Take A Peek At Android 3 – Honeycomb

You are probably aware that there are currently a handful of tablets running Android available, most notable is the Samsung Galaxy Tab, which is being sold by multiple mobile providers. The tablets that are currently available are running Android 2.2 or older, which Google has said is not optimized to run on tablets. Samsung has made customizations to the version of Android running on the Tab so that it provides a good user experience.

While Android 2.3 is being queued up to be soon pushed to smartphones, Google is hard at work at Version 3 of Android, code named Honeycomb, which is optimized to run on tablets. When Android 3 is released the same software will run on smartphones and tablets.

At the All Things D:Mobile conference, Google’s Andy Rubin demonstrated a prototype Motorola tablet running a very early version of Android 3, and a video of it is available for you to watch. A couple of things to note is that the prototype has no hardware buttons, so no matter what orientation the tablet is in, the buttons will always be located at the bottom of the screen. The home screen on the larger tablet looks more like the desktop on personal computers rather than the home screens of smartpones.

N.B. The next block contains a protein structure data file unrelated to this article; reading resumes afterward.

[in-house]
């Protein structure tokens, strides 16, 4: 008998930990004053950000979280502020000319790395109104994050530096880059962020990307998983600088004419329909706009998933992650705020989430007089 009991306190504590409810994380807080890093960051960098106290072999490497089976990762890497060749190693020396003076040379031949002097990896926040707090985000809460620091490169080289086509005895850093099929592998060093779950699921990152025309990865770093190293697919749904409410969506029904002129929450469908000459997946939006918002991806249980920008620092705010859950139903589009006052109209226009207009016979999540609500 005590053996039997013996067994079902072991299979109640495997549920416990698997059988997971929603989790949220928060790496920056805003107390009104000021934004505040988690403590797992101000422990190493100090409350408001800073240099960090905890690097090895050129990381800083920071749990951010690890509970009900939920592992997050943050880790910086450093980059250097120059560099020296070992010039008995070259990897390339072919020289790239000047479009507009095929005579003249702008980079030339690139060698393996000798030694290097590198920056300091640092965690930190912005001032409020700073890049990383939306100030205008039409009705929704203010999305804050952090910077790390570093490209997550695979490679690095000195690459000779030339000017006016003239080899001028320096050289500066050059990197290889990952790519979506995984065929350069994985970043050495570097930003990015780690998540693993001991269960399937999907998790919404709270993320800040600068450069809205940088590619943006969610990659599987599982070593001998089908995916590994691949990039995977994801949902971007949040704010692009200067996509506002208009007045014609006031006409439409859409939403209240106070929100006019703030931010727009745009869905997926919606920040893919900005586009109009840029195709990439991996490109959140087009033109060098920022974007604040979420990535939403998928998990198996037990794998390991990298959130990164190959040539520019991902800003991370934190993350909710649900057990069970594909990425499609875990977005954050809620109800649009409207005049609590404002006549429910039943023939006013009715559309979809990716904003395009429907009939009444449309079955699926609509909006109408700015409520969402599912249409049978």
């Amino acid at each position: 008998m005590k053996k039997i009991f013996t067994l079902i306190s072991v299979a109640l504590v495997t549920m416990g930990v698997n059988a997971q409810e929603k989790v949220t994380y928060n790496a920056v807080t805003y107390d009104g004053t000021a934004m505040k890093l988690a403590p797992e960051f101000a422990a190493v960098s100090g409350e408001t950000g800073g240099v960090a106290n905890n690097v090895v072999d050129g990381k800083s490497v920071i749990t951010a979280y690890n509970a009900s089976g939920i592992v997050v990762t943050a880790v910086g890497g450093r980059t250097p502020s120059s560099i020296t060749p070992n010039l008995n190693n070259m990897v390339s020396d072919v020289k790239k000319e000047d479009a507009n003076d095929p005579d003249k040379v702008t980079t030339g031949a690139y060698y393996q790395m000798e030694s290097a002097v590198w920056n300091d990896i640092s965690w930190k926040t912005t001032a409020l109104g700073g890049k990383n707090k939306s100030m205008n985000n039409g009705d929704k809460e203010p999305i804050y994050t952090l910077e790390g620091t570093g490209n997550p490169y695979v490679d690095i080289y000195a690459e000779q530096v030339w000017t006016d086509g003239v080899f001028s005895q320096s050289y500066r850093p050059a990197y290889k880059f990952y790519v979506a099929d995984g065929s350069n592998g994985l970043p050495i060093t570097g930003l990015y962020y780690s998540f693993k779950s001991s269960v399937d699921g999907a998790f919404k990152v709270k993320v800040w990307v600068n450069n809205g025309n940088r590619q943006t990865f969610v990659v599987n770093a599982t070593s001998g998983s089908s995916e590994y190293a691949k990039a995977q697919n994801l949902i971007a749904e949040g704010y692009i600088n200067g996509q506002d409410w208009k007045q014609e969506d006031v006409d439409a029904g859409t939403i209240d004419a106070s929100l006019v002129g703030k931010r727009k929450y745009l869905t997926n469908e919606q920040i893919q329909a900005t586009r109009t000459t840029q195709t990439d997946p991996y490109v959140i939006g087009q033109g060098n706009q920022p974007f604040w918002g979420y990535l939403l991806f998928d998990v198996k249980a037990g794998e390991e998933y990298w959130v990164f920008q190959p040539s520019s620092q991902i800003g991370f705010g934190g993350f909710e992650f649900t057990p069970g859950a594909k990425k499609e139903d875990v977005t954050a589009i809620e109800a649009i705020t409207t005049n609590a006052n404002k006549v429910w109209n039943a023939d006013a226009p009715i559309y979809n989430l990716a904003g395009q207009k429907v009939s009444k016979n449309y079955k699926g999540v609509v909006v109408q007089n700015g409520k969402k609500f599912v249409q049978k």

Rubin showed a version of Gmail that is optimized for the tablet, which has a split screen view with the list of e-mail on the left side of the screen and the body of a selected message displayed on the right. If you have seen the Mail app on an iPad in landscape, you know how Gmail works in the same view on a tablet. Rubin said the same code for the Gmail app has a different view on smartphones that acts like it does today where it lists your messages and you tap the messages to open the body.

You will see in the video that the display autorotates very quickly as the tablet is moved around, and it is reported that the Motorola tablet is using a dual core Nvidia processor. The video includes a demonstration of the new version of Google Maps that uses vector graphics to render 3D images of buildings, and Rubin uses gestures to move within the app and the display moves pretty smoothly.

I would say performance looks good for an early development version of the operating system. What is encouraging is that Google obviously understands that they should not simply port Android to the tablet without optimizing it for tablet use, and I think that bodes well for us to see great Android tablets in the near future.